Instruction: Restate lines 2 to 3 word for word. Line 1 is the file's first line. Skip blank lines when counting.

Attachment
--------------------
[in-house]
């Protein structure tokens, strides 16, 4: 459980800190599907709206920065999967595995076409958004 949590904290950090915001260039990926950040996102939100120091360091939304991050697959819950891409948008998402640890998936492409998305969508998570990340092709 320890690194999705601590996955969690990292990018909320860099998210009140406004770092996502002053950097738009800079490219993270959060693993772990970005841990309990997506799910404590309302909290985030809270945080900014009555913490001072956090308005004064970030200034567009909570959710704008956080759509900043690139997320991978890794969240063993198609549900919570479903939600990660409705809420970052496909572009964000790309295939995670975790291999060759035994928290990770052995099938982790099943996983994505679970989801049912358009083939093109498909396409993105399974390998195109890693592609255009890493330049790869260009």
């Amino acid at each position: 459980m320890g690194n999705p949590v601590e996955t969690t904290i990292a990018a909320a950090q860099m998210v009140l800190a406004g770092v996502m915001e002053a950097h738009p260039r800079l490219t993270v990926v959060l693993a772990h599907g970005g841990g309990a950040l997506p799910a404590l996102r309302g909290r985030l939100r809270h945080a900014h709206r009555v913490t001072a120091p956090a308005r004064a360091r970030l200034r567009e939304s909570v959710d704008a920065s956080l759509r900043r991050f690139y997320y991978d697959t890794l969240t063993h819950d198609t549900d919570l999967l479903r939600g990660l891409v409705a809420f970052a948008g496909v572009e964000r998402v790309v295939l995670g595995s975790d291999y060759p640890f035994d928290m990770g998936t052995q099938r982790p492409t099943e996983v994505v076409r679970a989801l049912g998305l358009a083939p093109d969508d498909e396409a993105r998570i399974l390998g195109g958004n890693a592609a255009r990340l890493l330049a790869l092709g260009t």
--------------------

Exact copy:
């Protein structure tokens, strides 16, 4: 459980800190599907709206920065999967595995076409958004 949590904290950090915001260039990926950040996102939100120091360091939304991050697959819950891409948008998402640890998936492409998305969508998570990340092709 320890690194999705601590996955969690990292990018909320860099998210009140406004770092996502002053950097738009800079490219993270959060693993772990970005841990309990997506799910404590309302909290985030809270945080900014009555913490001072956090308005004064970030200034567009909570959710704008956080759509900043690139997320991978890794969240063993198609549900919570479903939600990660409705809420970052496909572009964000790309295939995670975790291999060759035994928290990770052995099938982790099943996983994505679970989801049912358009083939093109498909396409993105399974390998195109890693592609255009890493330049790869260009």
């Amino acid at each position: 459980m320890g690194n999705p949590v601590e996955t969690t904290i990292a990018a909320a950090q860099m998210v009140l800190a406004g770092v996502m915001e002053a950097h738009p260039r800079l490219t993270v990926v959060l693993a772990h599907g970005g841990g309990a950040l997506p799910a404590l996102r309302g909290r985030l939100r809270h945080a900014h709206r009555v913490t001072a120091p956090a308005r004064a360091r970030l200034r567009e939304s909570v959710d704008a920065s956080l759509r900043r991050f690139y997320y991978d697959t890794l969240t063993h819950d198609t549900d919570l999967l479903r939600g990660l891409v409705a809420f970052a948008g496909v572009e964000r998402v790309v295939l995670g595995s975790d291999y060759p640890f035994d928290m990770g998936t052995q099938r982790p492409t099943e996983v994505v076409r679970a989801l049912g998305l358009a083939p093109d969508d498909e396409a993105r998570i399974l390998g195109g958004n890693a592609a255009r990340l890493l330049a790869l092709g260009t």